• The death of the tree
  • The unexpected falling of the tree

The tree in the image below may seem to be properly mulched but it is in fact volcano mulched. The level of mulch around the trunk is above the root flare and in contact with the bark.

volcano mulched tree above root flare

Tree Bark – The dead tree cells that cover and defend a tree’s trunk, branches, and limbs compose what we know as bark. For bark to optimally serve its purpose (keeping insects and disease from making the tree a host) it needs air and light to remain hardened.

Over Mulching – Too much mulch can end up matted over time. Just as detrimental as volcano mulching, matted mulch acts as a barrier and stops water and air from reaching the roots. You can quickly solve this by fluffing it up with a rake and removing any excess, 2 to 4 inches thick is ideal.

Root Flare – Definition and Vulnerability

The root flare or root crown is the point at the base of a tree trunk where the trunk expands and transitions into the root system. Trees that sprout and grow naturally have the flare at ground level.

Maintaining this level is essential to the tree’s health for two particular reasons:

1 – From the root flare down, bark transitions to the outer layers of the roots, specialized in resisting constant exposure to soil moisture.

2 – Above the flare, is bark. Exposing this bark to constant moisture inhibits the transportation of oxygen and nutrients by the phloem, effectively girdling the tree.

When planting saplings, transplanting older trees, or mulching around any tree, the root flare must be kept at ground level, free from obstruction or coverage.

Pictured below, a sapling has been over mulched, covering the root flare.

Landscaping volcano mulching over sapling root flare

People Also Ask

Q: Can Mulch Kill a Tree?
A: Yes. When improperly applied, mulch can lead to a series of vulnerabilities, the decline of the tree’s health, and eventual death.

Q: What is the Purpose of Mulch Around Trees?
A: Mulch insulates the root zone from extreme temperatures and helps retain moisture for optimal root growth conditions.

Q: Why Should I Keep Mulch Away from Tree Trunks?
A: Continued exposure to moisture weakens the bark, leaving it vulnerable to insect infestation and disease.

Q: How Deep Should the Mulch Be?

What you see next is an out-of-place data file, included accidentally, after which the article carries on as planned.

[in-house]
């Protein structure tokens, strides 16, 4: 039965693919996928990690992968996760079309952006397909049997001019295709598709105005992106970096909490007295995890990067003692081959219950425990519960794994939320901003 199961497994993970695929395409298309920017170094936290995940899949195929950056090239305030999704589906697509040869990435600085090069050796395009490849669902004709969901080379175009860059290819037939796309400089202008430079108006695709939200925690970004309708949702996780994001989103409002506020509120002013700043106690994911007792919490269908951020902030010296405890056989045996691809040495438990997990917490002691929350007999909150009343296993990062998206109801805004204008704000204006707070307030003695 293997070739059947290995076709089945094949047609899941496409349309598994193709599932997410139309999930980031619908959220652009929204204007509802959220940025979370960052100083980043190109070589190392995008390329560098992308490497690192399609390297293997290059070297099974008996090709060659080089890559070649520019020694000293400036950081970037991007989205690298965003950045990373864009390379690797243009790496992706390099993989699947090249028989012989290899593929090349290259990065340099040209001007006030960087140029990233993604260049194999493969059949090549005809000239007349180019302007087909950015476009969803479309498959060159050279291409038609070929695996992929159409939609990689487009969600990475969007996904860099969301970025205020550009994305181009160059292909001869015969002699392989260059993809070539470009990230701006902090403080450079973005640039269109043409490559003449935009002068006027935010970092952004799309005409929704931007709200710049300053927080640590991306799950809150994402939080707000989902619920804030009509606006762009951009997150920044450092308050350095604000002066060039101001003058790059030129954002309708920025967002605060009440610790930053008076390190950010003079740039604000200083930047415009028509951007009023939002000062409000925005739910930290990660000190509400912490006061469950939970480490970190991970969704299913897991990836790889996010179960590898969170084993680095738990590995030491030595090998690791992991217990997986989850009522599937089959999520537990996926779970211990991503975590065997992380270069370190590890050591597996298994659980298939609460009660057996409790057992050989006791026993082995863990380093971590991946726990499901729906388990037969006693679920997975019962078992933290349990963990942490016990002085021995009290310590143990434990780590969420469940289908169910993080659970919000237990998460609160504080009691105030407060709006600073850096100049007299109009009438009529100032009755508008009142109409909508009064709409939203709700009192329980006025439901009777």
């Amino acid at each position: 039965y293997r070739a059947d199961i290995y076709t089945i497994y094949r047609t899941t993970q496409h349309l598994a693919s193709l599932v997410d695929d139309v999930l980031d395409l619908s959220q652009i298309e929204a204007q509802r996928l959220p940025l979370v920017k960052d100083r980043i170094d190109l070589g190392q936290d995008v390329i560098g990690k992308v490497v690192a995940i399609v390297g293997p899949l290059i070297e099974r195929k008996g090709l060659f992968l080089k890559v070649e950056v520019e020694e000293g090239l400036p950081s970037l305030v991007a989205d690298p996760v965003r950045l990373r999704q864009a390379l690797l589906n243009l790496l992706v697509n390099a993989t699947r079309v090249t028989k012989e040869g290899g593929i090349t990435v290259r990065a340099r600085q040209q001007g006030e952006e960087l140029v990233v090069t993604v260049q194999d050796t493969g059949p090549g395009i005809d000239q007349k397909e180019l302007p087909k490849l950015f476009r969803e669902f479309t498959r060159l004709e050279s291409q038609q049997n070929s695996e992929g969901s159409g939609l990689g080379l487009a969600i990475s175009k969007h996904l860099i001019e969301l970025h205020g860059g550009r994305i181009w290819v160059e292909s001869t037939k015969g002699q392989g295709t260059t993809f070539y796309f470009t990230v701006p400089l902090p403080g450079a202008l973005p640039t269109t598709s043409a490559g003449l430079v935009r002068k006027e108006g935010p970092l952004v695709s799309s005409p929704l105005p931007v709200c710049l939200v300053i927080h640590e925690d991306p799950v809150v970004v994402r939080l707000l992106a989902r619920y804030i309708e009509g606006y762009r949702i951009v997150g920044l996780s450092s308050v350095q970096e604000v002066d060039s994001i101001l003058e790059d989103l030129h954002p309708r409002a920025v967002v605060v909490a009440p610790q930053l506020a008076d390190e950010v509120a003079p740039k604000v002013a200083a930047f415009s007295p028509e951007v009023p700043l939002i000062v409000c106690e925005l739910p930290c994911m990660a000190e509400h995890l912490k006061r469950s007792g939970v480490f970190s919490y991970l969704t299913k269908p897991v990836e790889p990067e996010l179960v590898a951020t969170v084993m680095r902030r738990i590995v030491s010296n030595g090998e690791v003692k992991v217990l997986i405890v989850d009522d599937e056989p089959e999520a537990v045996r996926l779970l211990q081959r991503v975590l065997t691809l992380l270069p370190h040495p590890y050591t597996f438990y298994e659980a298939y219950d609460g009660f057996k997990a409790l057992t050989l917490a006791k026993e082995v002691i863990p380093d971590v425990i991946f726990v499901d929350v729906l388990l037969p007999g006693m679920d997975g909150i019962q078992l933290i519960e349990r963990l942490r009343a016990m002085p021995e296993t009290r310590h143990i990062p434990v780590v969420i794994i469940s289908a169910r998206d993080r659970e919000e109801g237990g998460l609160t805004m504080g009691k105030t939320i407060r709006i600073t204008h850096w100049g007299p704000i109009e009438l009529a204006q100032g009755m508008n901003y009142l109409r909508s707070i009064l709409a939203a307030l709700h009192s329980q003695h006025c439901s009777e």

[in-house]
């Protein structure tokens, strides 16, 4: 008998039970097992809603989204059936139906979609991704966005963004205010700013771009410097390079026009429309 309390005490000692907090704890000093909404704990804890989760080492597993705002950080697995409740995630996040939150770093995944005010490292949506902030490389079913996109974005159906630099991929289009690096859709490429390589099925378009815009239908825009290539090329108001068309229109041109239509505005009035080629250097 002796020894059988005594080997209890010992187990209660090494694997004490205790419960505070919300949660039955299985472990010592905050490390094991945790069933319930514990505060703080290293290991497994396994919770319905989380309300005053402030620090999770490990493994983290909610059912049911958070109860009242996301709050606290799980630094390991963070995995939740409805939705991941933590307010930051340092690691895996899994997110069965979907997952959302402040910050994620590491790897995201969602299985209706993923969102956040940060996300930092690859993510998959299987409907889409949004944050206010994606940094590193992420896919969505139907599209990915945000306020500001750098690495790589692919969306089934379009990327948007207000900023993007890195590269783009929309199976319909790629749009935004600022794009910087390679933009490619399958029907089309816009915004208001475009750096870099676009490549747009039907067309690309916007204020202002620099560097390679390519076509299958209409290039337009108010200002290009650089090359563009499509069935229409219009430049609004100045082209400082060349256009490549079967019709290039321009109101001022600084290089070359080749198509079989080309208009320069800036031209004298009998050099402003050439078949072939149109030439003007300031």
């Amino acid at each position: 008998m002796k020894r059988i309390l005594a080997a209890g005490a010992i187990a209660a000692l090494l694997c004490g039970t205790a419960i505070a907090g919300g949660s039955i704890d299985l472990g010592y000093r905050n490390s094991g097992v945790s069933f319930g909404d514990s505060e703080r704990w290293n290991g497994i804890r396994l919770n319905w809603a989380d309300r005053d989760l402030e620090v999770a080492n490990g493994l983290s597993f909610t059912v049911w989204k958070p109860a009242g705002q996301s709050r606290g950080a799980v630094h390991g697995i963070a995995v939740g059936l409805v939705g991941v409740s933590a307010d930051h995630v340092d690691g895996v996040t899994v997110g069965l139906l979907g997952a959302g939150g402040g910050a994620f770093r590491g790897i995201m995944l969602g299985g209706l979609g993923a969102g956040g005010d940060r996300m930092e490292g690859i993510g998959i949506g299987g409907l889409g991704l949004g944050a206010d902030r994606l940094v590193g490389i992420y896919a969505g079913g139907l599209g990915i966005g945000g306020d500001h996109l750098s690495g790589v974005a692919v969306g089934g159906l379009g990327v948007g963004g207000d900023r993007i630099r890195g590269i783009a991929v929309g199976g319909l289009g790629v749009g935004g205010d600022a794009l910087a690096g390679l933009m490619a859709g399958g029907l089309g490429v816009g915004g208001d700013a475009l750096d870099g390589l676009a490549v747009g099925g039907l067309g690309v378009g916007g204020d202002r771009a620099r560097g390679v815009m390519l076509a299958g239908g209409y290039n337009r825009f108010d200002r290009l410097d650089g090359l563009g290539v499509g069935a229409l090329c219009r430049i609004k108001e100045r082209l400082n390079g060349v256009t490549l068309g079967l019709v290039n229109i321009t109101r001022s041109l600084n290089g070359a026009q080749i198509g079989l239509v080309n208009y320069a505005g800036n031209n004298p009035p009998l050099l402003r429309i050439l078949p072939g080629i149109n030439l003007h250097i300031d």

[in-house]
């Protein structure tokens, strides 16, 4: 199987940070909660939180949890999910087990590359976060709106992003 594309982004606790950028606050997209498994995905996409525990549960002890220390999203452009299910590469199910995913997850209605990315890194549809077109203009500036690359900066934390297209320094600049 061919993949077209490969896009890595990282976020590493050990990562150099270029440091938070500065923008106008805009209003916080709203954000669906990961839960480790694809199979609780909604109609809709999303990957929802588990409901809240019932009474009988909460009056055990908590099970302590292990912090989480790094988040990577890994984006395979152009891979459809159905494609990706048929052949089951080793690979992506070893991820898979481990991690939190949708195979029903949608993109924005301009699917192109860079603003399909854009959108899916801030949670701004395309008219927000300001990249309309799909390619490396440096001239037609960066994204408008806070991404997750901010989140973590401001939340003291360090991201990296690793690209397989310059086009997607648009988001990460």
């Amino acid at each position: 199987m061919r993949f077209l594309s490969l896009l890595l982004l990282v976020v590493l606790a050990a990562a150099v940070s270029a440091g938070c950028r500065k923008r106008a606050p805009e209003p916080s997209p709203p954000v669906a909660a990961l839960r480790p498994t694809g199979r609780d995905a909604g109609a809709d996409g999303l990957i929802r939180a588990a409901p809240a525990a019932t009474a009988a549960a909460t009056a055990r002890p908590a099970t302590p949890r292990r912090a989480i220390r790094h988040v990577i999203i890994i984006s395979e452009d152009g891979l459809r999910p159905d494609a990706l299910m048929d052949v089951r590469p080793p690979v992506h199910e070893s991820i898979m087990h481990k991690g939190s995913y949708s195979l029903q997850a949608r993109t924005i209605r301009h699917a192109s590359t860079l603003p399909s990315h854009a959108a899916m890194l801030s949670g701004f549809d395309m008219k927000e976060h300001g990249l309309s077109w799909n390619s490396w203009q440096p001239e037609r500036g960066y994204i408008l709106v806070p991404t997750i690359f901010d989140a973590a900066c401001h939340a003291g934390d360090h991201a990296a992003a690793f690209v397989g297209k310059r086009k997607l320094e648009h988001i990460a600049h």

A: Spread organic mulch in the root zone in a 2 to 4-inch layer. Thicker than this is considered over mulching and may result in matting.

Q: Can You Put Fertilizer on Top of Mulch?
A: Yes. Applying a granular fertilizer over mulch is fine. It will slowly make its way to the soil and roots.

Q: What is the Best Mulch to Use?
A: Organic. Mulch is meant to decompose slowly and as it does, nutrients are infused into the soil. Mulches containing cypress and cedar are highly sought after, as are those which include pine needles or straw. Be aware that each type of mulch has both advantages and disadvantages.

Q: Is Compost Good for Mulch?
A: Not exactly. Compost comes packed with nutrients that you want to get to the roots; it is better when mixed with the soil.

Watch the following video to see how to correct a volcano mulched tree.

Proper Mulching for Healthy Trees

By avoiding volcano mulching, you are promoting the health of that tree and the safety of everything around it. Likewise, the proper mulching of a tree’s root zone helps the tree avoid the stressors of extreme temperatures and drought.

Volcano mulching invites a series of potential health problems for a tree, including severe implications around the area of the root flare. Knowing the importance and method of proper mulching is a fundamental part of keeping trees healthy.

Allowing trees to continue improperly mulched can quickly lead to disease or infestation, subsequently leading to health problems, their death, and potential falling.